#8 gets credit as one of the more bizarre plays of the year. Chip Kelly didn't wait long into his NFL tenure to work a little trickery into his game-planning. In opening week on Monday Night Football against the Washington Redskins amidst a blistering pace on offense Chip Kelly rolled out one of the most bizarre formations you will see in Pro Football:
This formation is called the Emory and Henry formation, and here is some interesting history behind it from Wikipedia:
The Emory & Henry Wasps are credited with inventing an American football offensive formation, named in the college's honor, that divides the offensive line and wide receivers into three groupings of three. While it is primarily used today as a trick play, it was revived in 2007 as an integral part of theA-11 offense, a high school football offensive scheme that was eventually banned due to the exploitation of loopholes in the high school rulebooks. The offense inspired Steve Spurrier to use variations of it as a trickplay formation at Florida and South Carolina named "Emory and Henry", as Spurrier attended Wasps games as a child growing up in nearby Johnson City, Tennessee.
As you can see from the image above, this is the formation the Eagles lined up in that divided the formation up front in 3 groups of 3.
Here's how the play transpired:
The play is basically a read-option play where the highlighted player above, Ryan Kerrigan, is read by Michael Vick. You will note that Kelce, Herremans, and Matthews wall off the remaining 3 defensive lineman. Vick "blocks" Kerrigan with his read (as Kerrigan tackles him) which leaves London Fletcher all alone in one-on-one against Lesean McCoy.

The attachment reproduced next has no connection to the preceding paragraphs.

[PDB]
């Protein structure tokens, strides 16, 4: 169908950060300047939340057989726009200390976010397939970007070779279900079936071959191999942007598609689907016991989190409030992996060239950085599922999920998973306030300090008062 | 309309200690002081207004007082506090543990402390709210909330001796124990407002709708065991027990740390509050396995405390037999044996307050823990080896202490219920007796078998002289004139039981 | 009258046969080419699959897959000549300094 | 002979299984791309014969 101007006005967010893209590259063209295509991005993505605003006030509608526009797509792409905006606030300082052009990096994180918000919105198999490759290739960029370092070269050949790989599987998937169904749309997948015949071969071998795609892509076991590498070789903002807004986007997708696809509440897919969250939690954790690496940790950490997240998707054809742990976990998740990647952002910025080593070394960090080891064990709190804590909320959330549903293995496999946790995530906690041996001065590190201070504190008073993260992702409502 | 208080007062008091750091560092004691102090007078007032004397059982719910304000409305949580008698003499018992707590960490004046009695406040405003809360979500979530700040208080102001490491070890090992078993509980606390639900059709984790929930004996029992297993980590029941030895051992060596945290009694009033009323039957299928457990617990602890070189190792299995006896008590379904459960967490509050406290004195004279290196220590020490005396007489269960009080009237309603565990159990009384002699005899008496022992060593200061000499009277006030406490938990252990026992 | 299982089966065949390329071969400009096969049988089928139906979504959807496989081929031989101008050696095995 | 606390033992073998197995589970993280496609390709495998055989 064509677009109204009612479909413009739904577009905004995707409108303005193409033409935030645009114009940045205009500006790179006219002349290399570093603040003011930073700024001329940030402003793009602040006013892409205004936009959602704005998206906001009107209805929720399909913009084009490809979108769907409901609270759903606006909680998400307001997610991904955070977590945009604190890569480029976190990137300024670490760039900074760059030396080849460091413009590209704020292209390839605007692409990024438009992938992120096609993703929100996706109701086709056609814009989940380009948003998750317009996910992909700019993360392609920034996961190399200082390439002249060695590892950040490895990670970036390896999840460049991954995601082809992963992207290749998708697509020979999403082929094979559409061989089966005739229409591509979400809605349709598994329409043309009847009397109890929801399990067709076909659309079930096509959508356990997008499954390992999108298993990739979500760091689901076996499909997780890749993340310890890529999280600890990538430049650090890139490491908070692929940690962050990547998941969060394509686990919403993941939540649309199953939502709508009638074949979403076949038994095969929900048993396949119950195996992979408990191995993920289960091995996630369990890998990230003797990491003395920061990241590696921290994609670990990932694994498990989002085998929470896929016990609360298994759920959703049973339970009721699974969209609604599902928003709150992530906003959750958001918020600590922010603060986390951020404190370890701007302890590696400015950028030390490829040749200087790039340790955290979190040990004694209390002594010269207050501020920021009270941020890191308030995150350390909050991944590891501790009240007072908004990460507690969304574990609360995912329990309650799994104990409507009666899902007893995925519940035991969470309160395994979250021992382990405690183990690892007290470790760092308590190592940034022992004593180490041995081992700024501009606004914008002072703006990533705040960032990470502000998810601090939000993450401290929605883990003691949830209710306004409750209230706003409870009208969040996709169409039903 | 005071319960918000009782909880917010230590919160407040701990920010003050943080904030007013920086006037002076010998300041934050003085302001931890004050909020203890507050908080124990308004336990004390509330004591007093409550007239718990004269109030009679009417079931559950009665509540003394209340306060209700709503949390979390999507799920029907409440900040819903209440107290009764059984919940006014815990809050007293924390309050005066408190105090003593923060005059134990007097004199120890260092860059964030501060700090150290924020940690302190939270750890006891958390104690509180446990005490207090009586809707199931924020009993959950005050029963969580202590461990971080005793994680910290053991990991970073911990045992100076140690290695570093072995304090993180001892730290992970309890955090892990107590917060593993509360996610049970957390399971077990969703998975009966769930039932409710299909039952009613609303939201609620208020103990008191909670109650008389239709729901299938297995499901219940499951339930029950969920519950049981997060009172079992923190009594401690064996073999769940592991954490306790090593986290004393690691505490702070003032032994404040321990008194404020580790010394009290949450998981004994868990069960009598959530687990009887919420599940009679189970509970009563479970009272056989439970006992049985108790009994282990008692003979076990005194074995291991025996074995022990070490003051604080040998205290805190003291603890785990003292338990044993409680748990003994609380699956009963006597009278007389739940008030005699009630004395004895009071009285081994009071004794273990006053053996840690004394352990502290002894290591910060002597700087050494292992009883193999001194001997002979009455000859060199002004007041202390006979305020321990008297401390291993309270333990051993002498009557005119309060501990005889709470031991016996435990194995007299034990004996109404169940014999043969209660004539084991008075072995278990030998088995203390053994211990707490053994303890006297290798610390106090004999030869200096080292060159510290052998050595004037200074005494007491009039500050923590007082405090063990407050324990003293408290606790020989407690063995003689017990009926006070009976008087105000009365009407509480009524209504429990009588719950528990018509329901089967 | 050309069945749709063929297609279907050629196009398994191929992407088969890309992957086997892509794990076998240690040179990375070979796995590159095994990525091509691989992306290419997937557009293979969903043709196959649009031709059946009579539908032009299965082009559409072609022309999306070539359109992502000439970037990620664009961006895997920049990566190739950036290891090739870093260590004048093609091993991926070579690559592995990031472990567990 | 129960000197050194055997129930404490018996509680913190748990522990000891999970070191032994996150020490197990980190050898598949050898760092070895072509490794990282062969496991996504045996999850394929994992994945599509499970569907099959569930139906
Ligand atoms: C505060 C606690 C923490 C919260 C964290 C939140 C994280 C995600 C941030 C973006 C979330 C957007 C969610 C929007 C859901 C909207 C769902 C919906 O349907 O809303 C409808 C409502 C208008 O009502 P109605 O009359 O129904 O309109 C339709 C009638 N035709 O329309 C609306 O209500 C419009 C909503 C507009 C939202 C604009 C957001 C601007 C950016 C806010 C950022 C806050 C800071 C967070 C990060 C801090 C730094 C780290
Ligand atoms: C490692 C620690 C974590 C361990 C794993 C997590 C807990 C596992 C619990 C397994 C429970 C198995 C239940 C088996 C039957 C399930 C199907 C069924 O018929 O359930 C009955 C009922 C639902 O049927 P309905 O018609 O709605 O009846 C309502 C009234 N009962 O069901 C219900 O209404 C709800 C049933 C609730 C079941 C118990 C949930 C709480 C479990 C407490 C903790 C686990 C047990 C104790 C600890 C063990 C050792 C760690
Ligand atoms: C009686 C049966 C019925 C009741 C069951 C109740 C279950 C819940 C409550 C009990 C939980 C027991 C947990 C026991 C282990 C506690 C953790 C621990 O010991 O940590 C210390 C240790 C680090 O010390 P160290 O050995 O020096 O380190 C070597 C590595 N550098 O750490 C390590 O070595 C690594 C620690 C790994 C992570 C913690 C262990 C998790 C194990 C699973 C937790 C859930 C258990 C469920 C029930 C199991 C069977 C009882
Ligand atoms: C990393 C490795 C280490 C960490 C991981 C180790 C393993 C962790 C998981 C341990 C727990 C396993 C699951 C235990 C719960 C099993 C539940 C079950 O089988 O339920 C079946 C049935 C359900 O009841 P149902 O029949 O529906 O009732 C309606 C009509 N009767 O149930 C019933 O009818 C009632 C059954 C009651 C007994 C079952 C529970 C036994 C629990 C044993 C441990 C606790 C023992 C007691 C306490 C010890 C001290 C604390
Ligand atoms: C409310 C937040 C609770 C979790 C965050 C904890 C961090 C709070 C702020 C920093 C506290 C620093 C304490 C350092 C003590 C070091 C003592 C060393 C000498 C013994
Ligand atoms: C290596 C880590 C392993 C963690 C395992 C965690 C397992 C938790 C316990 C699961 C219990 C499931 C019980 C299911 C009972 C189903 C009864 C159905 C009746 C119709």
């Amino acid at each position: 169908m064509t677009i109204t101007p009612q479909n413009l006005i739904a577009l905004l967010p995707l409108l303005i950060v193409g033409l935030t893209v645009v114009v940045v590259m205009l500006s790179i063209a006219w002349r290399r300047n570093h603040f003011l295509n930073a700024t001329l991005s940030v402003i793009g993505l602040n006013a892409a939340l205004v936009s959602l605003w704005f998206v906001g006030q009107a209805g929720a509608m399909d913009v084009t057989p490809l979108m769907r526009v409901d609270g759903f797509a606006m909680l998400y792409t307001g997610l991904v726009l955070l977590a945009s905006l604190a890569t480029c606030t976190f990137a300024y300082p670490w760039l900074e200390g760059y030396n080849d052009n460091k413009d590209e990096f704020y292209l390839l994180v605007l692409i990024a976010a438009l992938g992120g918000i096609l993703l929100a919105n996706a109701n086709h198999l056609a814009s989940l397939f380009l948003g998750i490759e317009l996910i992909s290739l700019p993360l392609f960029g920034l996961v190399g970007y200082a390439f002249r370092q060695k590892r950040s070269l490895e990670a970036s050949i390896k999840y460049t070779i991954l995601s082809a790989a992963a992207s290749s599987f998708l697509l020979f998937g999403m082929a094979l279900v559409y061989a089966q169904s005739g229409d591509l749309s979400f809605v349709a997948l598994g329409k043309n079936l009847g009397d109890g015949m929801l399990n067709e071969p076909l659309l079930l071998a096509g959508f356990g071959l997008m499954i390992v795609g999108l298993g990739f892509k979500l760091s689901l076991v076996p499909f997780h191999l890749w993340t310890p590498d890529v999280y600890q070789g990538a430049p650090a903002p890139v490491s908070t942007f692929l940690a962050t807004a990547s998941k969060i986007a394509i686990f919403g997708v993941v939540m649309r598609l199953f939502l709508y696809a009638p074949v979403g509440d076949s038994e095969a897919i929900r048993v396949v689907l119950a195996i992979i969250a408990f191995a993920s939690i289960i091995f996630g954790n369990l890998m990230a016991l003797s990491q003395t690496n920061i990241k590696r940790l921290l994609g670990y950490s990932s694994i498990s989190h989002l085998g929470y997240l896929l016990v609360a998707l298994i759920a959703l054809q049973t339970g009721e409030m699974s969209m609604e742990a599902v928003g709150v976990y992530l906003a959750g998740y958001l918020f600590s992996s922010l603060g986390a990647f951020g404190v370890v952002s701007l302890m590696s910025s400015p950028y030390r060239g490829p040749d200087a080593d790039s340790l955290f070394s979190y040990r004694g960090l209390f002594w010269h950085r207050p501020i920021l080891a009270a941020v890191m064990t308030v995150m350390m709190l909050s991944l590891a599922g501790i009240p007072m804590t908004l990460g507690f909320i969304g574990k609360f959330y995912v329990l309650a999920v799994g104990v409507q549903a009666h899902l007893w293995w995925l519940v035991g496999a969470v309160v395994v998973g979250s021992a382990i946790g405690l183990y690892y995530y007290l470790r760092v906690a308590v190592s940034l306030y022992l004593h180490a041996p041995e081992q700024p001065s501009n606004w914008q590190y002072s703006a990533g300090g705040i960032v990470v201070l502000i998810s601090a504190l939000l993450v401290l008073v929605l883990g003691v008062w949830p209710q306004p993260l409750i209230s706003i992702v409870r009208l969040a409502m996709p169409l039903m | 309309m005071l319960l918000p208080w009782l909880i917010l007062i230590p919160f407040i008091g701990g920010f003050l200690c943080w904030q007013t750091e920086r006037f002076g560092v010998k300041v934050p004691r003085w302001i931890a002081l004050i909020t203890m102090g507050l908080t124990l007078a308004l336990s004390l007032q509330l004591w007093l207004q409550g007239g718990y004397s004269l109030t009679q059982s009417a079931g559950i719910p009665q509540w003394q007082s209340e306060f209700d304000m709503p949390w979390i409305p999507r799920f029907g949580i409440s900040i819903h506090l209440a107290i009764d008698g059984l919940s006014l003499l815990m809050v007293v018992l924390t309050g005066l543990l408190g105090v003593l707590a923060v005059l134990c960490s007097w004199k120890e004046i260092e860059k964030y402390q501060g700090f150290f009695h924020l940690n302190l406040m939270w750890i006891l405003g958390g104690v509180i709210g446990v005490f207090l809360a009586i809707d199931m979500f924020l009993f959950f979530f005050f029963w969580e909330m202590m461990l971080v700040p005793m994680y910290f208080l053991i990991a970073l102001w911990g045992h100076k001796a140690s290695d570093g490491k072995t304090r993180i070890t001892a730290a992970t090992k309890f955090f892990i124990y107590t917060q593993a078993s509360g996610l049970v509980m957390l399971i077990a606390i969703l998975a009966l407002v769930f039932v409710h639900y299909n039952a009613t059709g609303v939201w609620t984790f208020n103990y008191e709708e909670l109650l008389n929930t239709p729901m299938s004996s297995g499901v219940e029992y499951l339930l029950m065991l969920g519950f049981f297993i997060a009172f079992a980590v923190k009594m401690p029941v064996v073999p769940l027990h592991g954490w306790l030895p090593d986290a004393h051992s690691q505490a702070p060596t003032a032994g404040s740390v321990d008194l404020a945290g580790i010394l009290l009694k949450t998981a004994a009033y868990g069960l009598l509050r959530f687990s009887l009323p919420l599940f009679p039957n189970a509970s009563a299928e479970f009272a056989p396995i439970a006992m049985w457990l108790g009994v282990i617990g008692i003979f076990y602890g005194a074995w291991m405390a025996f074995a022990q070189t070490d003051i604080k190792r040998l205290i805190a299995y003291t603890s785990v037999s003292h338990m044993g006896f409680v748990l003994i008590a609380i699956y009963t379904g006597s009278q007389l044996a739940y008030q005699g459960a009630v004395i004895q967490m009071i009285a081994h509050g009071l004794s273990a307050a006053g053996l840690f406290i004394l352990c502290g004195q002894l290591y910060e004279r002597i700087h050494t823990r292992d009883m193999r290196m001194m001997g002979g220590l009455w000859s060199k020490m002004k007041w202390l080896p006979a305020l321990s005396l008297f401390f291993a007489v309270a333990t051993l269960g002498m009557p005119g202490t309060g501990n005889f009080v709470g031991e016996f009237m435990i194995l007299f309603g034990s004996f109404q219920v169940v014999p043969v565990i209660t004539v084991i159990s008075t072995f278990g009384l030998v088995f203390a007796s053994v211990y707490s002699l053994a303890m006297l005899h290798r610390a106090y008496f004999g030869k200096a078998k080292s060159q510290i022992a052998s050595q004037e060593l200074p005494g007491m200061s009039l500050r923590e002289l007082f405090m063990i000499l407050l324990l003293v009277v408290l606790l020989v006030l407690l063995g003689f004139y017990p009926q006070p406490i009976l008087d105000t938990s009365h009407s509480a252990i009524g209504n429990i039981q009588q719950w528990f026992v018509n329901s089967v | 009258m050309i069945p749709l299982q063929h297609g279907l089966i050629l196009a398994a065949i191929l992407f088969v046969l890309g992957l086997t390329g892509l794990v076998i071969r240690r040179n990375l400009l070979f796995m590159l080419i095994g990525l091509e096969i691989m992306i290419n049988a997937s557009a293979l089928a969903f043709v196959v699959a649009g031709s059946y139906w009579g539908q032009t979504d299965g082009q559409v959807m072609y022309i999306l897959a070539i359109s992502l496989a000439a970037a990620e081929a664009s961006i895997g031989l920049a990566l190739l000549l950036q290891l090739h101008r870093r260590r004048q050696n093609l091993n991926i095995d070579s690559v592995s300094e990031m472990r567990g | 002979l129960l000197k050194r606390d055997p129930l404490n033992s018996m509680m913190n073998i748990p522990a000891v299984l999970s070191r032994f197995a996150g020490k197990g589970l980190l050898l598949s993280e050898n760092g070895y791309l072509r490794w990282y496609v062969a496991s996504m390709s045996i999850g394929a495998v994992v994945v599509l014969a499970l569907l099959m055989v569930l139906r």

A number of things going on in this play. While the play was basically a one-read, two-option play for Vick it could technically be considered a packaged play with 4 options. As shown below, Vick has the two options we already highlighted post-snap. Read Kerrigan can either keep, or hand-off to McCoy. But depending on how the defense lines up against this bizarre formation, a pre-snap read opens up 2 other options. You'll notice in the replay above that the Eagles have set up the bubble screen for Desean Jackson on the bottom, and Riley Cooper on the top. Here are the 4 options:
The interesting thing about this formation and play, is that despite the fact that Jason Peters and Lane Johnson are lined up out wide, they are NOT eligible receivers. For this reason, there is no reason to cover them. Except, this is the nice part about the design. If the defense chooses instead to load the box against a 3-man line, the Eagles will be able to go those bubble screens on the outside with a favorable blocking match-up.
The other thing to emphasize on this play, is that this was run as part of the Eagles high-tempo offense. This play was run around 15 seconds after the last play ended. The Eagles rushed to the line and rolled out this formation. The Redskins defenders had very little time to recognize the formation and line-up. This pre-snap confusion only tips the scales more in the favor of the Eagles.
As it stands, the defenders really spread out, and you can see the wide open spaces this leaves in the defense as a result:
Oh, and here's an example where this formation and play can go terribly wrong.